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Washington, DC ­ A federal judge in Tampa Florida has revoked the U.S. citizenship of Adolph Milius (aka Adolphas Millinavicius), formerly of St. Petersburg, Florida because he assisted in the persecution of Jews in Vilnius, Lithuania during World War II.

Milius, 80 a retired physician, currently resides in Vilnius, Lithuania, where he moved after the Department of Justice filed its complaint against him in December 1996. The denaturalization order was entered yesterday by Judge Henry Lee Adams, Jr. He ruled that Milius' service in the Nazi-sponsored Lithuanian Security Police, the Saugumas, from June through November 1941, and his personal involvement in anti-Jewish measures, made him ineligible for citizenship.

"The decision is an important vindication of the proposition that it is still possible to secure a significant measure of justice on behalf of the victims of Nazi inhumanity, despite the passage of so many years," said Eli Rosenbaum, Director of the Justice Department's Office of Special Investigation (OSI), who brought the case along with the U.S. Attorney's Office in Tamp. "This decision should serve notice on others in this country who, like Milius, took part in these abominable crimes, that the Department of Justice will continue to vigorously identify, investigate, and take legal action against them."

The Vilnius Saugumas, which was subordinate to the German Security Police and Security Service had responsibilities which paralleled those of the German Gestapo. It assisted the occupying Nazi forces in enforcing the persecutory treatment of Jews by, among other things,

arresting, detaining, and turning over for execution or other punishment, Jews caught outside of or attempting to escape from the inhumane barbed-wire enclosed ghettos in which they were confined, as well as any person who attempted to hide or assist a Jew in escaping from the ghettos. Many of the Jews turned over to the Nazis for punishment were shot and killed at Paneriai, a wooded area near Vilnius. In all, nearly 55,000 of Vilnius' 60,000 Jews perished at Paneriai during the Nazi occupation of Vilnius.

The court's decision cited captured Saugumas documents found by OSI in the Lithuanian Central State Archives showing that Milius participated in a "sting" operation. The operation entrapped Jews who sought to flee their forcible confinement in the Vilnius ghetto at a time when the Nazis were drastically reducing the ghetto population through mass executions at Paneriai. In October 1941, Milius participated in the arrest of twelve Jews ­ including two children ­ who were lured into attempting to escape from the ghetto in a truck driven by a Saugumas informant. Milius also signed an inventory listing items seized from another group of Jews arrested for attempting to escape from the ghetto. Those items included wedding rings, women's undergarments, and gold tooth crowns.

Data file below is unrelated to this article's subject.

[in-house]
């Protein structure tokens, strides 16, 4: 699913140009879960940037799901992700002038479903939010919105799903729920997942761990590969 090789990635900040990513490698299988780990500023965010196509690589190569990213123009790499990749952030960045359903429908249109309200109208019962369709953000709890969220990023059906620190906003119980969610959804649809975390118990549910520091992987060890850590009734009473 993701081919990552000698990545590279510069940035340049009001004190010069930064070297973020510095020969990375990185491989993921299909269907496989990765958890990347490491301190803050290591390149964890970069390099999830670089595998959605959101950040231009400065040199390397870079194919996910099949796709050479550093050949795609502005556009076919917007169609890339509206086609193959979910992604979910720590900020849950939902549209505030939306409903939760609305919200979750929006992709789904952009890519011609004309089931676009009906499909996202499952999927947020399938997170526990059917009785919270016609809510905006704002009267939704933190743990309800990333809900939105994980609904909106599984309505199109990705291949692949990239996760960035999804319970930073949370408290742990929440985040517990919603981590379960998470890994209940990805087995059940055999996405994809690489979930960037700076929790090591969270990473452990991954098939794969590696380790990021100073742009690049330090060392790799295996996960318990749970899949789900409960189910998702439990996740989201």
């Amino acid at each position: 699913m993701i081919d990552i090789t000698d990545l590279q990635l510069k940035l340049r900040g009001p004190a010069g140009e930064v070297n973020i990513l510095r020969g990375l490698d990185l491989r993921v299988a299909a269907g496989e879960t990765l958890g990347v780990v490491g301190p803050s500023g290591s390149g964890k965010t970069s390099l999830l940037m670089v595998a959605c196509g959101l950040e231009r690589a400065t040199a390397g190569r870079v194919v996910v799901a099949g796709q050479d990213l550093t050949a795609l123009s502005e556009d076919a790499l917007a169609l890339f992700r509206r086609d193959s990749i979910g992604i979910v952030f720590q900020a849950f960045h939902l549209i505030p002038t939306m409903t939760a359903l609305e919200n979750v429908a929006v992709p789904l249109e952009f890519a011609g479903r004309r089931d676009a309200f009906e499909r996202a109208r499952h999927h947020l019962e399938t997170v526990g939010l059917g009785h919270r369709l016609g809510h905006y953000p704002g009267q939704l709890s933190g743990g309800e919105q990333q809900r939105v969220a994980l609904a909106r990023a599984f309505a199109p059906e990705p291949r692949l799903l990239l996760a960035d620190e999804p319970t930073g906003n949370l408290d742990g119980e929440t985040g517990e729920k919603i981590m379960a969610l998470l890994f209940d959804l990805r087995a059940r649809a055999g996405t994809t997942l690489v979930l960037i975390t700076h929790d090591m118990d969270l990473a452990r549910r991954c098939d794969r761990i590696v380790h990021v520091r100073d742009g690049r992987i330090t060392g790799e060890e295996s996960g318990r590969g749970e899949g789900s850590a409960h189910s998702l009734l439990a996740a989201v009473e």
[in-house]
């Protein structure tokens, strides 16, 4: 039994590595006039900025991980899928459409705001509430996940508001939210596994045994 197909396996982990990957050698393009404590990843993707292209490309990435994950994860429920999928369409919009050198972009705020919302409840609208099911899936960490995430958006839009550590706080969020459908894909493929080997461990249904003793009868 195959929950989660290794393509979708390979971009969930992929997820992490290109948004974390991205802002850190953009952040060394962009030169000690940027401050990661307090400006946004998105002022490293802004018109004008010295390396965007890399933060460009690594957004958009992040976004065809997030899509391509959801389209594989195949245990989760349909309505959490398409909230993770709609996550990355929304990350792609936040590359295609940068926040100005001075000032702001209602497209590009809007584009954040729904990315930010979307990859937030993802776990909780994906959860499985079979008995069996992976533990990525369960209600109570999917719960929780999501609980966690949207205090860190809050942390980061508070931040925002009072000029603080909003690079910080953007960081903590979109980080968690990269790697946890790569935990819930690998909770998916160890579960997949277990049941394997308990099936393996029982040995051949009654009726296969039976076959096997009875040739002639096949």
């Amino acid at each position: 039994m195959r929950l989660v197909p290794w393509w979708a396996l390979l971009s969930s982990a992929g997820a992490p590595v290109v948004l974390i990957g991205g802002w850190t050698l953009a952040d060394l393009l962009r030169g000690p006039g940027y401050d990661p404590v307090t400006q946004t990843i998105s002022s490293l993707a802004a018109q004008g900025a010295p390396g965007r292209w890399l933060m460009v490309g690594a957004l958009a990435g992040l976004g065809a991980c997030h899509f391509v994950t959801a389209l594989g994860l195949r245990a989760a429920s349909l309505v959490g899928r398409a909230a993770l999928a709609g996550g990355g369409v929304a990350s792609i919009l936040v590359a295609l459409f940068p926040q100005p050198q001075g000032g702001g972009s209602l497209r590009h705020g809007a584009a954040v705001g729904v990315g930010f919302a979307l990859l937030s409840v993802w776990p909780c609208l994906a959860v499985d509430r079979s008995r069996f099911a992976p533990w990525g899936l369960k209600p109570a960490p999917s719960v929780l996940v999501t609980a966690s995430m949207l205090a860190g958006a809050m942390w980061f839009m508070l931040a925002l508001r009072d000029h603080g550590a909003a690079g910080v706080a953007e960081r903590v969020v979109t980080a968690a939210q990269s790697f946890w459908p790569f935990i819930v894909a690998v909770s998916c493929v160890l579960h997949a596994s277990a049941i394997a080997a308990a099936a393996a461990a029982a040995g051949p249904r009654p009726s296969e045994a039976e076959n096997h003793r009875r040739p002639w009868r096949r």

Milius entered the United States in 1949 under the Displaced Persons Act of 1948. Judge Adams found that Milius was ineligible for immigration to the United States under the statute, in light of the "overwhelming evidence that the Saugumas aided in the persecution of Jews..., Milius' admitted membership in the Saugumas, as well as documents noting...Milius' involvement in particular instances of persecution." Judge Adams separately found that Milius' service in the Saugumas constituted membership and participation in a "movement hostile to the United States or its form of government," independently rendering him ineligible for immigration under the Displaced Persons Act.

In December 1996, OSI and the U.S. Attorney's Office in Tampa filed a three-count complaint alleging that Milius' participation in Nazi-sponsored acts of persecution while serving in the Vilnius Saugumas made him ineligible for the visa he received to enter United States. The complaint charged that his subsequent naturalization was illegally and fraudulently procured. In December 1997, the Government sought summary judgement on two counts based upon facts not disputed by the parties. Judge Adams granted judgement in favor of the Government on both counts.

This is the fourth case in which OSI has sought and obtained the denaturalization of members of the Vilnius Saugumas. In May 1996, a federal court in Boston ordered the denaturalization of Vilnius Province Saugumas Chief Aleksandras Lileikis, finding that "Tens of thousands died under his command of the Saugumas." Lileikis subsequently fled the United States and returned to Lithuania in June 1996. Lileikis' criminal trial on genocide charges is scheduled to begin on September 1 in Vilnius. In 1994, Kazys Gimzauskas, Lileikis' deputy and a former resident of St. Petersburg, Florida, abandoned his U.S. residence and returned to Lithuania while under investigation by OSI. Gimzauskas' U.S. citizenship was revoked by court order in June 1996. Lileikis and Gimzauskas were Milius' superiors in the Saugumas. In addition, in December 1996, a federal court in Cleveland ordered the denaturalization of Milius' colleague in the Vilnius Saugumas, Algimantis Dailide. Dailide participated with Milius in some of the same arrests of Jews who attempted to escape from the Vilnius ghetto.

To date, 60 Nazi persecutors have been stripped of U.S. citizenship and 49 have been removed from the U.S. since OSI began operations in 1979. There are nearly 300 persons currently under investigation by OSI, according to OSI Director Rosenbaum.